How Harry Kane epitomised the hole in Man City’s sterile attack

Harry Kane runs at goal against Manchester City

Kane is central to this, in so many ways. He was certainly central to it in Saturday’s 2-0 win. Most prominently, there was the workrate and playmaking, as he offered himself as the fulcrum around which the rest of the Spurs attack moved.

It often felt he was doing the work of two players the way he would drop back and battle it out with City’s midfielders, before then causing such problems for their defenders. His run off the ball for the opening goal dragged their backline out of position, and made it so easy for Son Meung-Hin.

This is pretty much Mourinho’s ideal of a number-nine, and the Portuguese was naturally gushing about Kane after the game.

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“Harry Kane will maybe change the way people look at a striker,” he said. “A striker can be man of the match without scoring a goal. He is fantastic and represents very well the spirit of the team.”

His performance also now represents the range of the team.

It isn’t too long ago that the genuine danger for Spurs was that if Kane didn’t score, no one would. They were dependent on him.

Guardiola himself once greatly aggrieved Mauricio Pochettino by referring to Spurs as “the Harry Kane team”, although many believe that was genuinely more a reflection of the Catalan’s admiration of the player rather than any dig at the Argentine.

Pep Guardiola looks on in dismay during City’s defeat

Whatever the truth of that, it is pointed how things have swung. Mourinho’s Spurs, unlike City, currently have goals coming from every angle. They barely have goals at all. It’s currently 10 in eight in the league, and five from the last six.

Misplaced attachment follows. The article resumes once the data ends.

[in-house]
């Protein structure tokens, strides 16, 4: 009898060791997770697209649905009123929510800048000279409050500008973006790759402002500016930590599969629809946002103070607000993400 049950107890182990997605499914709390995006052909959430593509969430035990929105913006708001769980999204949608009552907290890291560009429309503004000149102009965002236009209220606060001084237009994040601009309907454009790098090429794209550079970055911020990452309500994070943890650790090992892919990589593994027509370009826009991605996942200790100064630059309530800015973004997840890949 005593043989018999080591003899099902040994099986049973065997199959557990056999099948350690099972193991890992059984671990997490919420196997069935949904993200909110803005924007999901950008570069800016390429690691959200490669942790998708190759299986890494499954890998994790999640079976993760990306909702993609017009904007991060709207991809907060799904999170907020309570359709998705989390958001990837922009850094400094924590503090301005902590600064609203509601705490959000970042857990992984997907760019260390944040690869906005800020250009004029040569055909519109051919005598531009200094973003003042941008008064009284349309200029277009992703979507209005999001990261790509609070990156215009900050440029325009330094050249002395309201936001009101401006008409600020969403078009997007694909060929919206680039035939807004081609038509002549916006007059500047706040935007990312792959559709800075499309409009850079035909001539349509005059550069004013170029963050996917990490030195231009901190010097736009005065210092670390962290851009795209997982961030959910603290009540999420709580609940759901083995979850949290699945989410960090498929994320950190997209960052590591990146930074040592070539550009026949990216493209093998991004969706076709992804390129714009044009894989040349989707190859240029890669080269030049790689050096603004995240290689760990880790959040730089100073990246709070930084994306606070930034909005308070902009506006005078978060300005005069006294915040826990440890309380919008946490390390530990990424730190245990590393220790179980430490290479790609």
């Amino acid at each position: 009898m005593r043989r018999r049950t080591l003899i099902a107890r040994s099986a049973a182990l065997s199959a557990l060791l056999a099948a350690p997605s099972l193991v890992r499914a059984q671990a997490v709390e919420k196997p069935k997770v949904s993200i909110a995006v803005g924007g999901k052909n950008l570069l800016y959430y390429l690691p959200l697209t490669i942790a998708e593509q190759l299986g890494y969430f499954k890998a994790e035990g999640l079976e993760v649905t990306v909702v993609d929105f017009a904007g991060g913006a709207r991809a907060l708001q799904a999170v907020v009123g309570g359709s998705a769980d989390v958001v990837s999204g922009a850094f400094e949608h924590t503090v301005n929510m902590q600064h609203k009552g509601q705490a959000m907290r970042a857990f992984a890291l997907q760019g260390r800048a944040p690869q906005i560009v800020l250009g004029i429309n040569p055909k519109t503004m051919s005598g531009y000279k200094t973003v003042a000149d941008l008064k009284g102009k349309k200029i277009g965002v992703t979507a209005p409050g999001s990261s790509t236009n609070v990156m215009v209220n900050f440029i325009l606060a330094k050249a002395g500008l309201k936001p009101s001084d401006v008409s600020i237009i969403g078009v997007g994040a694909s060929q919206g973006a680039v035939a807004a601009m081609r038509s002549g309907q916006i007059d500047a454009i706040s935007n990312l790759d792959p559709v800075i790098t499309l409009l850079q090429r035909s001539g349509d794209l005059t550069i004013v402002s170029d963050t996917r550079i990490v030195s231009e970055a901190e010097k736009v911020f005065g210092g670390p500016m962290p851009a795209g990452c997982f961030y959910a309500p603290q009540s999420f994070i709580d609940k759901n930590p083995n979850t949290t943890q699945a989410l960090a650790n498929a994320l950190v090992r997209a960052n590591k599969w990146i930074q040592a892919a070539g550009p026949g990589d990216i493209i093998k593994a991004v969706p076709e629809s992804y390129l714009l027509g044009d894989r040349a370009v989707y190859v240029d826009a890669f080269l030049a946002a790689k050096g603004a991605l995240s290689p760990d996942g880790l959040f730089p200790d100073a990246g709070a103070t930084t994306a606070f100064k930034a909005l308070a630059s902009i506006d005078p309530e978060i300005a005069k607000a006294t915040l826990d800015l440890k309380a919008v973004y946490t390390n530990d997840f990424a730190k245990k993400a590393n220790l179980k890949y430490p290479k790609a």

After another poor attacking performance, Guardiola was inevitably asked about the absence of Sergio Aguero. He deflected, and pointed to the 22 shots they had, and how that should be enough. It’s not the first time Guardiola has lamented his side’s lack of efficiency in the box.

A striker like Aguero, or indeed Kane, would immediately solve so much.

But it feels like this goes further back than that, and deeper. Few of the 22 shots Guardiola referred to were real opportunities. It wasn’t like they were “five-a-side tap-ins at the back post”, of the type that City scored so much of over the two title-winning seasons.

This perhaps marks the biggest difference of all. The ideal of Guardiola’s football is to outmanoeuvre opposition through possession to such an extent that they were eventually twisted inside out, the two wide players going in opposite directions to allow the easy cut-back.

We’re currently seeing none of that. It is so much sterile possession.

City just aren’t doing what made them so good.

They may be trying the same principles, but it isn’t with the same intensity, which means it only goes so far. Their lack of energy marked another grand contrast with Spurs. Mourinho rightfully spoke after the game about the “desire” of his players.

There is currently full buy-in from his squad.

Everything looks good – not least the play, and the table.

It was Mourinho who preached caution about this. “Lose one and your mid-table.”

A reality of Mourinho’s management over recent years has also been that everything is fine when they’re on form, but that things can go disproportionately wrong when off form – partly because of the lack of a modern attacking system. They don’t have the same principles to fall back on. It remains to be seen how this team will react when they encounter problems, when they run into massed backlines.

That, however, is now a challenge to relish. Things certainly look much brighter for Spurs than City. They look so much more dangerous going forward. It is only one team that seems desperate for goals from one primary striker – that needs a signing to solve problems.

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